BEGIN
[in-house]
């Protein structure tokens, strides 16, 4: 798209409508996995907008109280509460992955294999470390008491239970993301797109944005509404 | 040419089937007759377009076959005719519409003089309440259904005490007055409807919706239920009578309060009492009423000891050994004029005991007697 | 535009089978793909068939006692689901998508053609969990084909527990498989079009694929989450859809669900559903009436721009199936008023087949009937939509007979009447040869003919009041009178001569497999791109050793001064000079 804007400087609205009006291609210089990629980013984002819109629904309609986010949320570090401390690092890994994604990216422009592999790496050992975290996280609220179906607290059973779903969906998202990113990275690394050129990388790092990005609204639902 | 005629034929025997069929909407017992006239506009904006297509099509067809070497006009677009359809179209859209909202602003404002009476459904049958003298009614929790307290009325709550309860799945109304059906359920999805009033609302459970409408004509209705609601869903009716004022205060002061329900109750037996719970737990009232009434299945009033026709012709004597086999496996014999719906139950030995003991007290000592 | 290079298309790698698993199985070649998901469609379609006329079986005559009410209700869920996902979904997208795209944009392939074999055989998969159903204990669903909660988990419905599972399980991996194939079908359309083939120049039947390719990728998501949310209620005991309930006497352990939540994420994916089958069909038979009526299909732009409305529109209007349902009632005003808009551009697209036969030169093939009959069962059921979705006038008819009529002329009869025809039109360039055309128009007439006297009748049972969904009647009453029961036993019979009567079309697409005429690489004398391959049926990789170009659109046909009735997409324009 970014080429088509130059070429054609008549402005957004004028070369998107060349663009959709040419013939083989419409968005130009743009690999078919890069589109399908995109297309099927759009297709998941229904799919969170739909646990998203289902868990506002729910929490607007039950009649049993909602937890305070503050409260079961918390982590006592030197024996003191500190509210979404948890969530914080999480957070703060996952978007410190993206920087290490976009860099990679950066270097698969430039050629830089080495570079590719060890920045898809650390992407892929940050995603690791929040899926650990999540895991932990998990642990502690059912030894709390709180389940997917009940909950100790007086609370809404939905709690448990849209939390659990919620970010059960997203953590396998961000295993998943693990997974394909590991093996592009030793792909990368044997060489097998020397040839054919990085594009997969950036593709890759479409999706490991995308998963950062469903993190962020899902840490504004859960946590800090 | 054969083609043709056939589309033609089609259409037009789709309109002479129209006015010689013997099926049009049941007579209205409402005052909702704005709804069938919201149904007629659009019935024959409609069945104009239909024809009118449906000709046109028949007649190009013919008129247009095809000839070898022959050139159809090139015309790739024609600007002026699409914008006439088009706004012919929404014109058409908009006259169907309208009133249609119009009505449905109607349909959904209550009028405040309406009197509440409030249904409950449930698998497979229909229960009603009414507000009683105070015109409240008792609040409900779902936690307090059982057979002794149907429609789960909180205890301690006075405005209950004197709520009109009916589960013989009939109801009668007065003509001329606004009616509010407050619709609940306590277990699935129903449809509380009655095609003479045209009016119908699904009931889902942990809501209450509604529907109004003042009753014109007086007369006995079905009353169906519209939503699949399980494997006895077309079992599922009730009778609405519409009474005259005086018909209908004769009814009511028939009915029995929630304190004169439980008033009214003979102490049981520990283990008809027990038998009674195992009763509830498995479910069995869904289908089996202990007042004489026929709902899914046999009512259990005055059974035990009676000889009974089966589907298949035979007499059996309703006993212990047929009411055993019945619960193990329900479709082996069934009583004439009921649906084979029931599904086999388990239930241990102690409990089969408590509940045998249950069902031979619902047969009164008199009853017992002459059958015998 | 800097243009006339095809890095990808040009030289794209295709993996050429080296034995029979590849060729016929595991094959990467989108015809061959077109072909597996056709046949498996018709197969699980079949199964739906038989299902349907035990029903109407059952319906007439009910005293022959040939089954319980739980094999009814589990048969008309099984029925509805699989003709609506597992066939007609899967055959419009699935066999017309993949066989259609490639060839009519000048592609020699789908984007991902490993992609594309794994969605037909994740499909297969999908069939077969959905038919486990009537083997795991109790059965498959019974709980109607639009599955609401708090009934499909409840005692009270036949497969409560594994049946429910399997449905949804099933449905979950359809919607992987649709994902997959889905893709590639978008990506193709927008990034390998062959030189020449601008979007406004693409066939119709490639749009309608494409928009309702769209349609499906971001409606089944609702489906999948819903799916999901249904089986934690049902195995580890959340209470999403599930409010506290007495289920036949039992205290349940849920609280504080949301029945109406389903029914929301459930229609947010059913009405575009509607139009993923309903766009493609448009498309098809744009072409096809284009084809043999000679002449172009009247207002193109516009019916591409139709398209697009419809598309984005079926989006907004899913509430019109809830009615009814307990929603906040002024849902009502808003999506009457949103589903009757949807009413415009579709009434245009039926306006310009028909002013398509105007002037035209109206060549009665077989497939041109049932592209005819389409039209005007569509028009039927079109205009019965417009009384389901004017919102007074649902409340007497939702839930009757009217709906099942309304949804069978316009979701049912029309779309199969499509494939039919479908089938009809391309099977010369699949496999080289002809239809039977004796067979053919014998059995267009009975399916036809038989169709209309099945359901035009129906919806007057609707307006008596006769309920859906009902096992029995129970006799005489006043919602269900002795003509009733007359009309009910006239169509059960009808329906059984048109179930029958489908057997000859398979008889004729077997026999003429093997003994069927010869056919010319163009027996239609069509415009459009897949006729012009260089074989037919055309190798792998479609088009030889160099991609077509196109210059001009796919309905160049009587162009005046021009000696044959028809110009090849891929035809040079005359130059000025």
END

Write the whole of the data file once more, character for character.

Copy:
[in-house]
């Protein structure tokens, strides 16, 4: 798209409508996995907008109280509460992955294999470390008491239970993301797109944005509404 | 040419089937007759377009076959005719519409003089309440259904005490007055409807919706239920009578309060009492009423000891050994004029005991007697 | 535009089978793909068939006692689901998508053609969990084909527990498989079009694929989450859809669900559903009436721009199936008023087949009937939509007979009447040869003919009041009178001569497999791109050793001064000079 804007400087609205009006291609210089990629980013984002819109629904309609986010949320570090401390690092890994994604990216422009592999790496050992975290996280609220179906607290059973779903969906998202990113990275690394050129990388790092990005609204639902 | 005629034929025997069929909407017992006239506009904006297509099509067809070497006009677009359809179209859209909202602003404002009476459904049958003298009614929790307290009325709550309860799945109304059906359920999805009033609302459970409408004509209705609601869903009716004022205060002061329900109750037996719970737990009232009434299945009033026709012709004597086999496996014999719906139950030995003991007290000592 | 290079298309790698698993199985070649998901469609379609006329079986005559009410209700869920996902979904997208795209944009392939074999055989998969159903204990669903909660988990419905599972399980991996194939079908359309083939120049039947390719990728998501949310209620005991309930006497352990939540994420994916089958069909038979009526299909732009409305529109209007349902009632005003808009551009697209036969030169093939009959069962059921979705006038008819009529002329009869025809039109360039055309128009007439006297009748049972969904009647009453029961036993019979009567079309697409005429690489004398391959049926990789170009659109046909009735997409324009 970014080429088509130059070429054609008549402005957004004028070369998107060349663009959709040419013939083989419409968005130009743009690999078919890069589109399908995109297309099927759009297709998941229904799919969170739909646990998203289902868990506002729910929490607007039950009649049993909602937890305070503050409260079961918390982590006592030197024996003191500190509210979404948890969530914080999480957070703060996952978007410190993206920087290490976009860099990679950066270097698969430039050629830089080495570079590719060890920045898809650390992407892929940050995603690791929040899926650990999540895991932990998990642990502690059912030894709390709180389940997917009940909950100790007086609370809404939905709690448990849209939390659990919620970010059960997203953590396998961000295993998943693990997974394909590991093996592009030793792909990368044997060489097998020397040839054919990085594009997969950036593709890759479409999706490991995308998963950062469903993190962020899902840490504004859960946590800090 | 054969083609043709056939589309033609089609259409037009789709309109002479129209006015010689013997099926049009049941007579209205409402005052909702704005709804069938919201149904007629659009019935024959409609069945104009239909024809009118449906000709046109028949007649190009013919008129247009095809000839070898022959050139159809090139015309790739024609600007002026699409914008006439088009706004012919929404014109058409908009006259169907309208009133249609119009009505449905109607349909959904209550009028405040309406009197509440409030249904409950449930698998497979229909229960009603009414507000009683105070015109409240008792609040409900779902936690307090059982057979002794149907429609789960909180205890301690006075405005209950004197709520009109009916589960013989009939109801009668007065003509001329606004009616509010407050619709609940306590277990699935129903449809509380009655095609003479045209009016119908699904009931889902942990809501209450509604529907109004003042009753014109007086007369006995079905009353169906519209939503699949399980494997006895077309079992599922009730009778609405519409009474005259005086018909209908004769009814009511028939009915029995929630304190004169439980008033009214003979102490049981520990283990008809027990038998009674195992009763509830498995479910069995869904289908089996202990007042004489026929709902899914046999009512259990005055059974035990009676000889009974089966589907298949035979007499059996309703006993212990047929009411055993019945619960193990329900479709082996069934009583004439009921649906084979029931599904086999388990239930241990102690409990089969408590509940045998249950069902031979619902047969009164008199009853017992002459059958015998 | 800097243009006339095809890095990808040009030289794209295709993996050429080296034995029979590849060729016929595991094959990467989108015809061959077109072909597996056709046949498996018709197969699980079949199964739906038989299902349907035990029903109407059952319906007439009910005293022959040939089954319980739980094999009814589990048969008309099984029925509805699989003709609506597992066939007609899967055959419009699935066999017309993949066989259609490639060839009519000048592609020699789908984007991902490993992609594309794994969605037909994740499909297969999908069939077969959905038919486990009537083997795991109790059965498959019974709980109607639009599955609401708090009934499909409840005692009270036949497969409560594994049946429910399997449905949804099933449905979950359809919607992987649709994902997959889905893709590639978008990506193709927008990034390998062959030189020449601008979007406004693409066939119709490639749009309608494409928009309702769209349609499906971001409606089944609702489906999948819903799916999901249904089986934690049902195995580890959340209470999403599930409010506290007495289920036949039992205290349940849920609280504080949301029945109406389903029914929301459930229609947010059913009405575009509607139009993923309903766009493609448009498309098809744009072409096809284009084809043999000679002449172009009247207002193109516009019916591409139709398209697009419809598309984005079926989006907004899913509430019109809830009615009814307990929603906040002024849902009502808003999506009457949103589903009757949807009413415009579709009434245009039926306006310009028909002013398509105007002037035209109206060549009665077989497939041109049932592209005819389409039209005007569509028009039927079109205009019965417009009384389901004017919102007074649902409340007497939702839930009757009217709906099942309304949804069978316009979701049912029309779309199969499509494939039919479908089938009809391309099977010369699949496999080289002809239809039977004796067979053919014998059995267009009975399916036809038989169709209309099945359901035009129906919806007057609707307006008596006769309920859906009902096992029995129970006799005489006043919602269900002795003509009733007359009309009910006239169509059960009808329906059984048109179930029958489908057997000859398979008889004729077997026999003429093997003994069927010869056919010319163009027996239609069509415009459009897949006729012009260089074989037919055309190798792998479609088009030889160099991609077509196109210059001009796919309905160049009587162009005046021009000696044959028809110009090849891929035809040079005359130059000025």